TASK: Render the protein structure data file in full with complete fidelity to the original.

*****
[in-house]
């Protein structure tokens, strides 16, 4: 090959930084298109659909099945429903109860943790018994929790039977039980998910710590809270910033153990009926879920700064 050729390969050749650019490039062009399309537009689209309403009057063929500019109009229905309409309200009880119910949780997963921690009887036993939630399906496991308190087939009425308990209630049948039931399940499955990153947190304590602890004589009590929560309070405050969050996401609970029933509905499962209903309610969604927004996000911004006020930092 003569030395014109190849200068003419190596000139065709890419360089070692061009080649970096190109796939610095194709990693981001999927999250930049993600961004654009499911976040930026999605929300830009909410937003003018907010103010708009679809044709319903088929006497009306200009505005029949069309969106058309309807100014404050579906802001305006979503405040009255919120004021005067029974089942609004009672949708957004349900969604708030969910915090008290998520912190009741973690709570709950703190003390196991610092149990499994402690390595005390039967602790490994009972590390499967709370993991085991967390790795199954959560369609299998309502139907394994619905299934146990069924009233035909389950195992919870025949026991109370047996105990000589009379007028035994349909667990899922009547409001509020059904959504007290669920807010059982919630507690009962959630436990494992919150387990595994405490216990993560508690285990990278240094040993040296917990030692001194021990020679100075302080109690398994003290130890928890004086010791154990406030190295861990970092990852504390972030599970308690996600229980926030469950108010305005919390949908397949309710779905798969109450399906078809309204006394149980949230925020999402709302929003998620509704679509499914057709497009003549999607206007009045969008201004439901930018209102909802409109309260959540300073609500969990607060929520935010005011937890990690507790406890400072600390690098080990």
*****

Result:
[in-house]
């Protein structure tokens, strides 16, 4: 090959930084298109659909099945429903109860943790018994929790039977039980998910710590809270910033153990009926879920700064 050729390969050749650019490039062009399309537009689209309403009057063929500019109009229905309409309200009880119910949780997963921690009887036993939630399906496991308190087939009425308990209630049948039931399940499955990153947190304590602890004589009590929560309070405050969050996401609970029933509905499962209903309610969604927004996000911004006020930092 003569030395014109190849200068003419190596000139065709890419360089070692061009080649970096190109796939610095194709990693981001999927999250930049993600961004654009499911976040930026999605929300830009909410937003003018907010103010708009679809044709319903088929006497009306200009505005029949069309969106058309309807100014404050579906802001305006979503405040009255919120004021005067029974089942609004009672949708957004349900969604708030969910915090008290998520912190009741973690709570709950703190003390196991610092149990499994402690390595005390039967602790490994009972590390499967709370993991085991967390790795199954959560369609299998309502139907394994619905299934146990069924009233035909389950195992919870025949026991109370047996105990000589009379007028035994349909667990899922009547409001509020059904959504007290669920807010059982919630507690009962959630436990494992919150387990595994405490216990993560508690285990990278240094040993040296917990030692001194021990020679100075302080109690398994003290130890928890004086010791154990406030190295861990970092990852504390972030599970308690996600229980926030469950108010305005919390949908397949309710779905798969109450399906078809309204006394149980949230925020999402709302929003998620509704679509499914057709497009003549999607206007009045969008201004439901930018209102909802409109309260959540300073609500969990607060929520935010005011937890990690507790406890400072600390690098080990």